CPAP (continuous positive airway pressure) is a promising sleep apnea treatment in theory, being nearly 100% effective. However, in practice, the effectiveness is significantly lower, quite likely 50% effective or less because that’s how many people use it according to recommendations over the long term. This drives a continual search for CPAP alternatives.
One alternative researchers have explored is positional therapy. In positional therapy, a person sleeps in a specific position. This is different from simply choosing a particular sleeping position (such as back sleeping vs. side sleeping), and usually relies on specialized sleep devices to achieve an elevated sleep position with the upper body at a 45° angle.
Although researchers showed this can be effective for specialized groups, it does not seem to be a good treatment option for the general population. Here are some of the people who might benefit from positional therapy for sleep apnea.
Positional Therapy After Pregnancy
In general, women are at a lower risk for sleep apnea. However, women’s risk of sleep apnea increases significantly during and after pregnancy (as well as at menopause). Since pregnancy-related sleep apnea is expected to improve with time, positional therapy has promise as a short-term treatment that helps women sleep better after delivering their babies until pregnancy-related apnea resolves.
In this study, researchers identified 55 women who had postpartum sleep apnea. Polysomnograms were performed within 48 hours of giving birth, and for 30 women they were performed in both the flat and the elevated position. One in five women tested positive for moderate sleep apnea. In the elevated position, sleep apnea severity decreased from an apnea-hypopnea index (AHI) of 7.7 to 4.5. For half of the women with sleep apnea, the condition dropped to levels below clinical concern.
Researchers also measured women’s airways in both the flat and elevated positions and found that the changes in AHI were correlated with the relative size of the airway in the two positions.
Importantly, the polysomnograms showed that women were able to sleep comfortably in both positions. As a result, researchers say that this simple nonsurgical intervention is a good way to reduce women’s risk of postpartum complications.
Helping Patients after Upper Airway Surgery
In general, surgery is not recommended as a frontline sleep apnea treatment. In addition to the risk of surgical complications in people with obstructive sleep apnea, many people still have significant sleep apnea. The most common surgery for Sleep Apnea only eliminates sleep apnea for one in four patients. The rest have sleep apnea that needs additional treatment.
Understandably, people may resist additional treatment with CPAP after airway surgery. In fact, many people get upper airway surgery specifically to avoid CPAP. Positional therapy seems an appealing complementary treatment for people who still have sleep apnea after surgery.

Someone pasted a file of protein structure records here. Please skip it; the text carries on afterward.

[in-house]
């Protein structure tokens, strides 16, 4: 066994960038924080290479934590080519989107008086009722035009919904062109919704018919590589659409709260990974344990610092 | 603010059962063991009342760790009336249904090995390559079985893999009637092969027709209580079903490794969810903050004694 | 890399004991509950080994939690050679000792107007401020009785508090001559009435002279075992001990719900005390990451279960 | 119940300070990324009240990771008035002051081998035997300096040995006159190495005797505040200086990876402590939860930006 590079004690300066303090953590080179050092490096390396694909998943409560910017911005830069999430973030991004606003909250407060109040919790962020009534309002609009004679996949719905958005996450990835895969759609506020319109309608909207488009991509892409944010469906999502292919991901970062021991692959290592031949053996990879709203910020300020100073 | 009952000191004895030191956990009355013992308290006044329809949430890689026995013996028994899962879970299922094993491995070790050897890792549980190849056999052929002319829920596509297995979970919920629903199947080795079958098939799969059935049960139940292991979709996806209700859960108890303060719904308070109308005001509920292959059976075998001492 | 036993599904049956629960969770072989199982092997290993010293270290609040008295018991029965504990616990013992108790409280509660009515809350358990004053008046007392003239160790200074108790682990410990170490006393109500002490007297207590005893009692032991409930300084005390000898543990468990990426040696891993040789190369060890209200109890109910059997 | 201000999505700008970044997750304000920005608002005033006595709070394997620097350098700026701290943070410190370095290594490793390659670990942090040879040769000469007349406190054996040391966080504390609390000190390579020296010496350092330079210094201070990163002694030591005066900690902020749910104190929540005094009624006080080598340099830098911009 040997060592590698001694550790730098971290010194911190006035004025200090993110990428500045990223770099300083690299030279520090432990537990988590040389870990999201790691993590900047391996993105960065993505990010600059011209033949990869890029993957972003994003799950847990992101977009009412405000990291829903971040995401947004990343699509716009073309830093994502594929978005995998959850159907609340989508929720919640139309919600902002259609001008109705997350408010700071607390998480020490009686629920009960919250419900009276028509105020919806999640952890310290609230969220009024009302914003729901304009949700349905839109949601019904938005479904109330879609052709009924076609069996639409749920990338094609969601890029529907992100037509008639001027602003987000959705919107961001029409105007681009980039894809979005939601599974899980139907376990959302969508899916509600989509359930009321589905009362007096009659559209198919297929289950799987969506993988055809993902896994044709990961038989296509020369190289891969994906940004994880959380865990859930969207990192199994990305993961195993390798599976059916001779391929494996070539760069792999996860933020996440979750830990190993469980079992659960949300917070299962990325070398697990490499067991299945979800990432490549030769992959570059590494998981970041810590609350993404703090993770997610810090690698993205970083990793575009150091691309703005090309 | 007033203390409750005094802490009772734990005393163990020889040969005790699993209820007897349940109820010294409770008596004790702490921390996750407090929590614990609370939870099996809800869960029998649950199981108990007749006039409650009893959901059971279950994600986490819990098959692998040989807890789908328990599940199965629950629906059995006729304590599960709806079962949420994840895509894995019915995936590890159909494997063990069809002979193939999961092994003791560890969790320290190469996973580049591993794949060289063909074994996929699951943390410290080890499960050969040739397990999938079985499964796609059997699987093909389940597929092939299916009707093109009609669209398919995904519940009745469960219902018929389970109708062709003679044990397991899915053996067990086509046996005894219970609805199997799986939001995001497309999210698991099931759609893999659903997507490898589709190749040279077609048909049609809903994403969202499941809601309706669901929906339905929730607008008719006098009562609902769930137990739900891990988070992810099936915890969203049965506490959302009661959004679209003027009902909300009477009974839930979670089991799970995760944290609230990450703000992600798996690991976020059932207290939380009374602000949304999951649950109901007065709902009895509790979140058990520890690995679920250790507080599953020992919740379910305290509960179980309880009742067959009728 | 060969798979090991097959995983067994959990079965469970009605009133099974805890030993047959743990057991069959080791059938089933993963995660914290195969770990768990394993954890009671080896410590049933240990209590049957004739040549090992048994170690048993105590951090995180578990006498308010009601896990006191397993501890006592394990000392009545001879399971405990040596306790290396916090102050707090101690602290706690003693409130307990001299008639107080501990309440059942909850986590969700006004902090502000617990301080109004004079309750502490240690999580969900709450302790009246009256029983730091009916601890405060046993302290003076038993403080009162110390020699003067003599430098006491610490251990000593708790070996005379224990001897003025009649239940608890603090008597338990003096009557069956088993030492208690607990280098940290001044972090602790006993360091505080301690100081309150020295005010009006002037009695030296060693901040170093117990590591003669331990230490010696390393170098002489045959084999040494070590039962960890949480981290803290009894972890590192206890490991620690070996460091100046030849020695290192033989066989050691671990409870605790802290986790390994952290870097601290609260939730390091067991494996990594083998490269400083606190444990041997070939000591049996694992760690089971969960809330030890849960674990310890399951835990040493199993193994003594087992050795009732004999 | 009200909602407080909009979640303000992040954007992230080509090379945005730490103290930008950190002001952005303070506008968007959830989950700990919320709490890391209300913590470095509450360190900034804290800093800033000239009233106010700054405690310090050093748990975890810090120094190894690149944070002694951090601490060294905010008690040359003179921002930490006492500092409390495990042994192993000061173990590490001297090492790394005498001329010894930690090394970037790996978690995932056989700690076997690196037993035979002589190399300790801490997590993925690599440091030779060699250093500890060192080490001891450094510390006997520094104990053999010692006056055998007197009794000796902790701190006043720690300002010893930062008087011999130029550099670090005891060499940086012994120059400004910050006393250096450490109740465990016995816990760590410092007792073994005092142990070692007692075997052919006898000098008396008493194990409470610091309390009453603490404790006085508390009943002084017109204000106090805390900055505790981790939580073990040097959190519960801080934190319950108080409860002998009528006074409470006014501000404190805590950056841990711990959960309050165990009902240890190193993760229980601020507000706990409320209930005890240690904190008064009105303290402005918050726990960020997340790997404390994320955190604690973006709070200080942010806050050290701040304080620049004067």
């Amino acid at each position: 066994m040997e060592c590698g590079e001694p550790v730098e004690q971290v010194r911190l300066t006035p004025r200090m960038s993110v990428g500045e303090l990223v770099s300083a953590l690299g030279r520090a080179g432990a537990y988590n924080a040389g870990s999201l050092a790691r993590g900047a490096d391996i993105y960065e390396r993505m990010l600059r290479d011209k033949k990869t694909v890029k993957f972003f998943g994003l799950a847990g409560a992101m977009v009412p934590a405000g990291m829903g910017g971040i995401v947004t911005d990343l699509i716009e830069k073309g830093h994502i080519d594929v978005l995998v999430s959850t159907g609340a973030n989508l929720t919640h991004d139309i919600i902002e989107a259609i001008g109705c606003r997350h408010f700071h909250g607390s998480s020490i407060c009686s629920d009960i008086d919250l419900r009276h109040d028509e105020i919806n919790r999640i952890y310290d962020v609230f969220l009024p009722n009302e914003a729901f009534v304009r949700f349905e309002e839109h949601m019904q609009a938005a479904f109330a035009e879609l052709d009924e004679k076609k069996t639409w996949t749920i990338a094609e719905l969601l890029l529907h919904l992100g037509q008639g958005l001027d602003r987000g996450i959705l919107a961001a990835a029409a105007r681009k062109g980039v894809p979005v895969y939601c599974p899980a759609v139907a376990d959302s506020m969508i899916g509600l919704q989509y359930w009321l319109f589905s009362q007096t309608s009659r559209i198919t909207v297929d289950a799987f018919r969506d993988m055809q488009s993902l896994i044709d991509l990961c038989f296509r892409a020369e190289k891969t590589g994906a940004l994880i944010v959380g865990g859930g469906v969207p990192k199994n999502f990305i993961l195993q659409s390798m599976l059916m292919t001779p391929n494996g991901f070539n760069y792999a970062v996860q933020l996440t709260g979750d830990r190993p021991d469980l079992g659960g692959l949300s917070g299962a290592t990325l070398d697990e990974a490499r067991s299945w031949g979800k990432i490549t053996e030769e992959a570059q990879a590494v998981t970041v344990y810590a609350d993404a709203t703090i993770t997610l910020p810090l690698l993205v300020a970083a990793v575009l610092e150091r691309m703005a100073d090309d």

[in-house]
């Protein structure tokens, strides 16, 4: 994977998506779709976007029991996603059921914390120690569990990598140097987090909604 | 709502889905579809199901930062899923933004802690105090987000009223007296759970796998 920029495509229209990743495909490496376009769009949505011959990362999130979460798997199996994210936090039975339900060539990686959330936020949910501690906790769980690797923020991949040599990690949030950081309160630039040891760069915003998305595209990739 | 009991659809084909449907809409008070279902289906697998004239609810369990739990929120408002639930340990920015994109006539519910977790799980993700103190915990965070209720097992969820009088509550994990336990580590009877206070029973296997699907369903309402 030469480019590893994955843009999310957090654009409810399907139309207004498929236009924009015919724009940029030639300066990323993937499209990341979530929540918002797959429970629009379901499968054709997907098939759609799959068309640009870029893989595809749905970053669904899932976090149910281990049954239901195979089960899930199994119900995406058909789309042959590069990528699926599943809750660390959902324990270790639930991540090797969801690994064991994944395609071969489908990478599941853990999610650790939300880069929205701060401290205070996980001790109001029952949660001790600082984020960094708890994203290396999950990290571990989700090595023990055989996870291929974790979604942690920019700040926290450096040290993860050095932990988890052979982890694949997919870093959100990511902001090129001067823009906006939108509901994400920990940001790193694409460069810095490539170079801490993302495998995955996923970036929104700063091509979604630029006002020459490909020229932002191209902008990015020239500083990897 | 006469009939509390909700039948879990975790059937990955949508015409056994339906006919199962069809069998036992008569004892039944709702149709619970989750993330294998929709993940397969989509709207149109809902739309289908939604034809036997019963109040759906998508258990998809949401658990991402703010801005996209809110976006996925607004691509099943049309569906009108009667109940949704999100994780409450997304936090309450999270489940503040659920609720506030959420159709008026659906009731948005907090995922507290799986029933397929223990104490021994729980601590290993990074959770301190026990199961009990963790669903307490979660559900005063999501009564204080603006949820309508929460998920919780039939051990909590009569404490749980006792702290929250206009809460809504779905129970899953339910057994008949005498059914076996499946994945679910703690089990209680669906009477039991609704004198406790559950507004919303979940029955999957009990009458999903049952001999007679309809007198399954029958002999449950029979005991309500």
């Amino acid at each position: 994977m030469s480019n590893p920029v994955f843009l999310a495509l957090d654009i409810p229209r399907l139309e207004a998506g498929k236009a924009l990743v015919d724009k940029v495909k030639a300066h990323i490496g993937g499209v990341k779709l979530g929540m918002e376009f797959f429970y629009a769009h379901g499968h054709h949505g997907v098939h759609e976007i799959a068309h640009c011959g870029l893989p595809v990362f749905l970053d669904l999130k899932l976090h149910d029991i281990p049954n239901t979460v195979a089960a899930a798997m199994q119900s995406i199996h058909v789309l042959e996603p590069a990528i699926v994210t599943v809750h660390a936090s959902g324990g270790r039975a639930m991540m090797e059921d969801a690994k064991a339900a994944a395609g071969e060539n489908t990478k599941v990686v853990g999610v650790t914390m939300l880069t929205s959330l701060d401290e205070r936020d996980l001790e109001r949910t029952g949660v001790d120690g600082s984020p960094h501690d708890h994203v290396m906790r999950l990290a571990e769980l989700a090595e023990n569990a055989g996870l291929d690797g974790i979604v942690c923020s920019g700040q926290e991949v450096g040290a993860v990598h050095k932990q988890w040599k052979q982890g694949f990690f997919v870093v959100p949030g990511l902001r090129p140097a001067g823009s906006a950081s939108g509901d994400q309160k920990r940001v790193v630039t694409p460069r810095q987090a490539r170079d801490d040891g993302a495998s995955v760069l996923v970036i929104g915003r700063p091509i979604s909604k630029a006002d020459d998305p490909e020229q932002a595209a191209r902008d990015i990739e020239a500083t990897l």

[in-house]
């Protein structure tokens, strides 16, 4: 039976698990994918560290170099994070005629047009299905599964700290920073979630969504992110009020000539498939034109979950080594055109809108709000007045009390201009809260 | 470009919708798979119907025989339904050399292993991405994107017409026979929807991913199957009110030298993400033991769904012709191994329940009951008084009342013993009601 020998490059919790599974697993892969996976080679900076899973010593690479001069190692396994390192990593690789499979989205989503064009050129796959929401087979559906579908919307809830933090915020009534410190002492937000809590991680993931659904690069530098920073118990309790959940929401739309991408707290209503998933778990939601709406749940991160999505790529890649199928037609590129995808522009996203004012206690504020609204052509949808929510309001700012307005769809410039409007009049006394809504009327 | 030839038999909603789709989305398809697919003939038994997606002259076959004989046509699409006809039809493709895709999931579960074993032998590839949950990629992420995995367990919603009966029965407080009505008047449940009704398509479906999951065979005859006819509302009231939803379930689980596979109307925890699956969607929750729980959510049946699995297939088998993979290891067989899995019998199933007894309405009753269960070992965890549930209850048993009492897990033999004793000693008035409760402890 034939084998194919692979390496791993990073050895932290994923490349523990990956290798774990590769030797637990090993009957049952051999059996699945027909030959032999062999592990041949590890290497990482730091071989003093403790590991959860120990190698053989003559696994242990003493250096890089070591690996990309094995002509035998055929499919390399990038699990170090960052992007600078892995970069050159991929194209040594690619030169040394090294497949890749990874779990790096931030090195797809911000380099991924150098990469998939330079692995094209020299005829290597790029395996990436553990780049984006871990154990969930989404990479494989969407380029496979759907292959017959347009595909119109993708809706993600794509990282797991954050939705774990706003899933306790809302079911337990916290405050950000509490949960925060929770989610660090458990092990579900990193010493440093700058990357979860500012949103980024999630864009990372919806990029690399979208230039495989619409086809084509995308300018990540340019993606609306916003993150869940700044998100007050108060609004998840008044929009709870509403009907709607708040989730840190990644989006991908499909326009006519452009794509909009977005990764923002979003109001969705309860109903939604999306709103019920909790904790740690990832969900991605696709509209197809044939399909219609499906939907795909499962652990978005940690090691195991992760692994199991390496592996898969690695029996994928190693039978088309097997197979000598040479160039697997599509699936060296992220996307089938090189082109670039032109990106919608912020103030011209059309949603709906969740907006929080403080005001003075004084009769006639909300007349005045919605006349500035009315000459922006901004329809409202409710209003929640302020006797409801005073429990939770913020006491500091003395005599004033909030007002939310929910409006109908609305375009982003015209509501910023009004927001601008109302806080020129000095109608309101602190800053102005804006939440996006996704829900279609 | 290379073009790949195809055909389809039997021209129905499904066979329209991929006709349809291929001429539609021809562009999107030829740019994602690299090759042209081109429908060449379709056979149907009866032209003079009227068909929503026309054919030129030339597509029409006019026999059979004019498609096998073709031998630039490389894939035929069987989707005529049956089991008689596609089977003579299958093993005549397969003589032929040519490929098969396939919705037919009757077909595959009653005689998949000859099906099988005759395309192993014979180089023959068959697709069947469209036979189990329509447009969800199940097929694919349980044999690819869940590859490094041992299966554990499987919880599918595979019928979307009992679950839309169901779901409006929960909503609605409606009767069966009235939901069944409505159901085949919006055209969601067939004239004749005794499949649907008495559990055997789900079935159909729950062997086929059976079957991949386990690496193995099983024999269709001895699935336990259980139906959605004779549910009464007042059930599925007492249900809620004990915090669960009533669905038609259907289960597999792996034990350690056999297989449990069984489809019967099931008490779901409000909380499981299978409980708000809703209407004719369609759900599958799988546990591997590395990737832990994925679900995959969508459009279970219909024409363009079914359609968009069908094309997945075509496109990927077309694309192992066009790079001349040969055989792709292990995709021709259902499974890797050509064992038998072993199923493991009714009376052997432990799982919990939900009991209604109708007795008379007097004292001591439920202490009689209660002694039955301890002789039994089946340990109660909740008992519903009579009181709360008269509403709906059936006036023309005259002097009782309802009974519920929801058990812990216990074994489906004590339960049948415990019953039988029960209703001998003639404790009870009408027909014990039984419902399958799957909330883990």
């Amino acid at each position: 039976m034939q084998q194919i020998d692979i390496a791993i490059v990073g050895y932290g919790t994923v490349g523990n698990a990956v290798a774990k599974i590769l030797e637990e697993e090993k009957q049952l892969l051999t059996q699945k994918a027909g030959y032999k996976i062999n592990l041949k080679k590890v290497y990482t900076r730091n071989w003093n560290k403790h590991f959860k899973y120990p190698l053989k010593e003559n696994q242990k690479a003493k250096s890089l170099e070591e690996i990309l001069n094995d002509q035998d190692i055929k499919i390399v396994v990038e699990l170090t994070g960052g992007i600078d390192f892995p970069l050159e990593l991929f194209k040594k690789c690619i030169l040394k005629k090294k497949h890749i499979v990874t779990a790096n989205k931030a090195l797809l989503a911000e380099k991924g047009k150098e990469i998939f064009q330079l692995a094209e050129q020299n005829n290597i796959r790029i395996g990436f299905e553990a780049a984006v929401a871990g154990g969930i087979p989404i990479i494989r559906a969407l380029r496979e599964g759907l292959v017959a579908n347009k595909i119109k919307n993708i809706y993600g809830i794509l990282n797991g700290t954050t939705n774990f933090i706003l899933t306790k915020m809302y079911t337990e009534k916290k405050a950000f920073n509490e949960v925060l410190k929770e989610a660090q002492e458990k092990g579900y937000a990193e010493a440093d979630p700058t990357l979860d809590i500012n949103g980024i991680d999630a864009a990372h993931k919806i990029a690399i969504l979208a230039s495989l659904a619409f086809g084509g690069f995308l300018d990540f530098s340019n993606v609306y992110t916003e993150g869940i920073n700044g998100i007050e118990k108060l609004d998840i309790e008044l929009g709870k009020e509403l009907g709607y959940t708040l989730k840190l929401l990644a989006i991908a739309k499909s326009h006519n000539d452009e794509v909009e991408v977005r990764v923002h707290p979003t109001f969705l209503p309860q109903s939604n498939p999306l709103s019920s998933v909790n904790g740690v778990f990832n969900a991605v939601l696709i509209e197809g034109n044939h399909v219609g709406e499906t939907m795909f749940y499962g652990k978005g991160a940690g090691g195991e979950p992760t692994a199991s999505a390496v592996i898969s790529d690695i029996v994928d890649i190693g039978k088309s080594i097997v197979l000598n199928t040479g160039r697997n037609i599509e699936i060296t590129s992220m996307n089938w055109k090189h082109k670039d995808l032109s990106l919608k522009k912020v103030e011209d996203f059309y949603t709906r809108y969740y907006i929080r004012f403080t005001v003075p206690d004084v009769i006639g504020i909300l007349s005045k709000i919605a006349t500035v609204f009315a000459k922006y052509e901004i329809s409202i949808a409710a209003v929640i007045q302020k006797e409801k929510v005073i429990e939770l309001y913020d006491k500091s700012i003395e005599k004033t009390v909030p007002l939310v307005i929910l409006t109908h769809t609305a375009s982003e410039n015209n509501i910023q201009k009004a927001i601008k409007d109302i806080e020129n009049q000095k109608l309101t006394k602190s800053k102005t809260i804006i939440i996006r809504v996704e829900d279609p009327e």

Studies show that positional therapy can help, although many people still don’t adequately overcome sleep apnea with both surgery and positional therapy.
In a 2016 study, researchers looked at positional therapy for 33 patients who had a median AHI of 18.3 after upper airway surgery. These patients saw their median AHI drop to 12.5, which is still mild sleep apnea. Only 31.3% of these patients saw their sleep apnea successfully resolve with positional therapy.
Positional Therapy Benefits Limited
Cochrane Library reviews are among the most respected indicators of the effectiveness of a clinical treatment. That’s because Cochrane reviews carefully examine not just the findings of studies, but how well the studies are set up to produce reliable results. Cochrane reviews scrutinize studies carefully for bias and reject low-quality and biased studies, including only the best studies in their review.
In 2019, the Cochrane Library published a review of positional therapy for sleep apnea. Only eight studies met criteria for inclusion. The good news is that, in many ways, positional therapy matched CPAP when comparing treatments head-to-head. As usual, CPAP did a better job of controlling apnea by reducing AHI. However, people complied with positional therapy better. In the end, for results like quality of life, quality of sleep, and cognitive improvement, the two treatments achieved similar impact.
Other studies showed that using positional therapy could reduce AHI by an average of 7.38. This could be enough to help a person with mild sleep apnea achieve relief. However, it is not enough to be a reliable stand-alone treatment for sleep apnea.
In addition, the studies were too short for their findings to be reliable.
Looking for Effective Sleep Apnea Treatment in Omaha?
Overall, we understand why people are looking for more effective sleep apnea treatments. When a doctor only offers CPAP, you might look around for better options. At the Advanced Dental Sleep Treatment Center, our focus is helping everyone find effective sleep apnea treatment. We can help you understand all your options, including oral appliance therapy. We will discuss the benefits and limitations of each. Then we can help you decide on the best treatment or treatments that will give you the best results.
To learn more, please call (402) 493-4175 or use our online contact form to schedule an appointment at the Advanced Dental Sleep Treatment Center in Omaha.